The Washington, D.C. based Manufactured Housing Association for Regulatory Reform (MHARR) has repeatedly raised the warning flags against this DOE proposal.

Initially embraced by members of the Manufactured Housing Institute (MHI), more recently that Arlington, VA based group have said in their soon-to-be-retired communications email, the Week in Review, that they too are now urging restraint on the Department of Energy (DOE – see their letter, linked here).

The NRDC’s headline is the first clue that advocacy is at play, “Standards for Manufactured Housing Will Mean Higher Quality and Better Comfort.” But that misses a key fact. Manufactured housing has had performance-based federal standards for over 40 years.


Collage from NRDC, text graphic, by MHProNews.

LowellUngerSeniorPolicyAdvisor-credit-ACEEE-postedDailyBusinessNews-MHProNews-Ungar’s ACEEE pro-DOE proposal post fails to cite sources or to use proper terminology.  When someone who has had the rigorous academic training needed to obtain a doctorate fails to get the basics correct, what is to be expected of the rest of Unger’s work?

Dr Harold Hunt, Ph.D, in an article found on MHLivingNews, has cast a favorable light on modern manufactured housing, its green features, including energy savings. See Hunt’s report, linked here.


Collage above is from the article posted on MHLivingNews, by Dr. Harold Hunt. To see the article, click here or the image above.

A review by MHProNews’ Daily Business News of what is going understated by these advocacy-driven media reports is this; that the estimated costs for implementing these rules are higher than is expected to be recouped in a typical 7- to 10-year ownership period common for most homebuyers.

To rephrase, the cost-benefit numbers are upside-down for potential buyers. The ROI may be there after 12 to 20 years of ownership, but they are often lacking for 10 years or less. During that long window of time, what advances might occur that makes the current proposal or needs obsolete?

Also underplayed or ignored are those MH Industry voices that say that this proposed regulation, as is true of any other, will fall disproportionately harder on smaller, independent builders.


Formaldehyde-free insulation is being used in the Energy Star rated home shown, still from video below. This producer is now building only to Energy Star standards.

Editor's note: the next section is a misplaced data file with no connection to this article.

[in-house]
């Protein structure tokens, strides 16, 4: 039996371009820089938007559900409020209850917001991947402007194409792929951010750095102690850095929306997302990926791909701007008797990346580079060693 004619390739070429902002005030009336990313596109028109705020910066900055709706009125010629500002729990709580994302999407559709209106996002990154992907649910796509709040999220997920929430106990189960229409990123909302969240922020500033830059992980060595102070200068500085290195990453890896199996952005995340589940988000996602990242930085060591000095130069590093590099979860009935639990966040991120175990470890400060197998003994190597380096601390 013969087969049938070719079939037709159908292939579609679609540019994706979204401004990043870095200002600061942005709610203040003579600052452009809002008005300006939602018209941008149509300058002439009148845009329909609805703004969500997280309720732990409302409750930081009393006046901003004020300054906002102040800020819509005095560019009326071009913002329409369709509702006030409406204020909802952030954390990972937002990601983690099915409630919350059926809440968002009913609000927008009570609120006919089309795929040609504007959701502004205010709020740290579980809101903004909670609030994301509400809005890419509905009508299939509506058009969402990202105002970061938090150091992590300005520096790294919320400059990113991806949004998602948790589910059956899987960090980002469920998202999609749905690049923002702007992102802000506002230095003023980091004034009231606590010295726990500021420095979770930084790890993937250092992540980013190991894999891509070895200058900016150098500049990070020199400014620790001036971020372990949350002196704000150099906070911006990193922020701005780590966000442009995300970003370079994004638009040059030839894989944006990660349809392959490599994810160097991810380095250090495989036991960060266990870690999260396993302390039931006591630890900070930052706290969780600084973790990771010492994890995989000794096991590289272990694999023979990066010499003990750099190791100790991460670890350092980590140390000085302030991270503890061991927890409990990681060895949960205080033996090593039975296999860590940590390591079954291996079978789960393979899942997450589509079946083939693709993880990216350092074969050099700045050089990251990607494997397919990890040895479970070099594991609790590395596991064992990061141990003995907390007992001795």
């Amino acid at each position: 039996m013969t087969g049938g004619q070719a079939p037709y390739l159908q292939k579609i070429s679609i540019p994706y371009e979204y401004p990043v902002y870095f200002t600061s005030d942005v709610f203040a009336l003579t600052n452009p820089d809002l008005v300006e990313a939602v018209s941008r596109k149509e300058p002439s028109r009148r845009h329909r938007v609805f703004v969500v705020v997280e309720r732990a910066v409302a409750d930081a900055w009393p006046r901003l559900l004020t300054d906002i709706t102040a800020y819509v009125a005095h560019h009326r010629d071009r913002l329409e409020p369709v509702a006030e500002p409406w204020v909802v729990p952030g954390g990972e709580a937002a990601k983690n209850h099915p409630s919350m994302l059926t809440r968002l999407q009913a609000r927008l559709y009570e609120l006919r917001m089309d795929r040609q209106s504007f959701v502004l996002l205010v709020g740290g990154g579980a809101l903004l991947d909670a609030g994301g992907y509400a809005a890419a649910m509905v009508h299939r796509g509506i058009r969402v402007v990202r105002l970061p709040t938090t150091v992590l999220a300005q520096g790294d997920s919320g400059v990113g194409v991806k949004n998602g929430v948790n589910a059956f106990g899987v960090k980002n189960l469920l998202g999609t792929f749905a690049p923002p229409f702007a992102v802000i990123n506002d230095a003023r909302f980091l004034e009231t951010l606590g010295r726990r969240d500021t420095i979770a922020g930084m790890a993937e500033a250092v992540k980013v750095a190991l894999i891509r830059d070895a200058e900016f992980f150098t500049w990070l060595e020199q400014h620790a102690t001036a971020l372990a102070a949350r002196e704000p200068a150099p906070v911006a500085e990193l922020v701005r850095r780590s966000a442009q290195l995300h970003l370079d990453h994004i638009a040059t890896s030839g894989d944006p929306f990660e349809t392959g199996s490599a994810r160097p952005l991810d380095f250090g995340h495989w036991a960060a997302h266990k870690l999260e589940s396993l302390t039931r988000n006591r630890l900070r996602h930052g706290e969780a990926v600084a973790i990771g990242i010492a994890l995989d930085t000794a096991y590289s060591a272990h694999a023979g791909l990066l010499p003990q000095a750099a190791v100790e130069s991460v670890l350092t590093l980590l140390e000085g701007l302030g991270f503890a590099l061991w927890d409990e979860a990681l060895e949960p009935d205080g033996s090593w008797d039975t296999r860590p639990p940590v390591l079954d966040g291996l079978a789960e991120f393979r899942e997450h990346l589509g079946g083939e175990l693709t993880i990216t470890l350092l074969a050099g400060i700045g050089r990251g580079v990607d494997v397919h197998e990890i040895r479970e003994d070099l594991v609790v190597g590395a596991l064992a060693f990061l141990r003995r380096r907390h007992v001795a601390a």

The Daily Business News recently reported on the National Association of Home Builders’ (NAHB) in-depth study on the impact of regulations on their builders, see that link here, which includes a link to the NAHB’s so-called Priced-Out Report.

The NAHB Priced Out report demonstrates that hundreds of thousands of prospective home buyers would be knocked out of the opportunity to buy, in this case, all in the name of an energy plan that does not pay for itself in a timely fashion.


Jerry and his wife Karen McKibben are featured in the video shown below. Jerry is an engineer by trade, and both praised the construction, quality, appeal and the energy savings in their manufactured home. They previously owned an conventional house, as well as a pre-HUD Code mobile home.

What Do Manufactured Home Owners say?

Perhaps no one in manufactured housing today has done more third-party video interviews with manufactured home owners than is found in the Inside MH Road Show series, found on  One of the common questions interviewed homeowners are asked about is regarding their utility bills.  How does the manufactured home they now own compare to their prior housing in energy costs?

MH homeowners routinely report that they are paying less for their utility bills then when they owned conventional, site-built housing.



Such points ought to lead objective researchers to what appears to be a critical oversights by each of these well-meaning advocates who are pushing the DOE proposed rule on manufactured housing.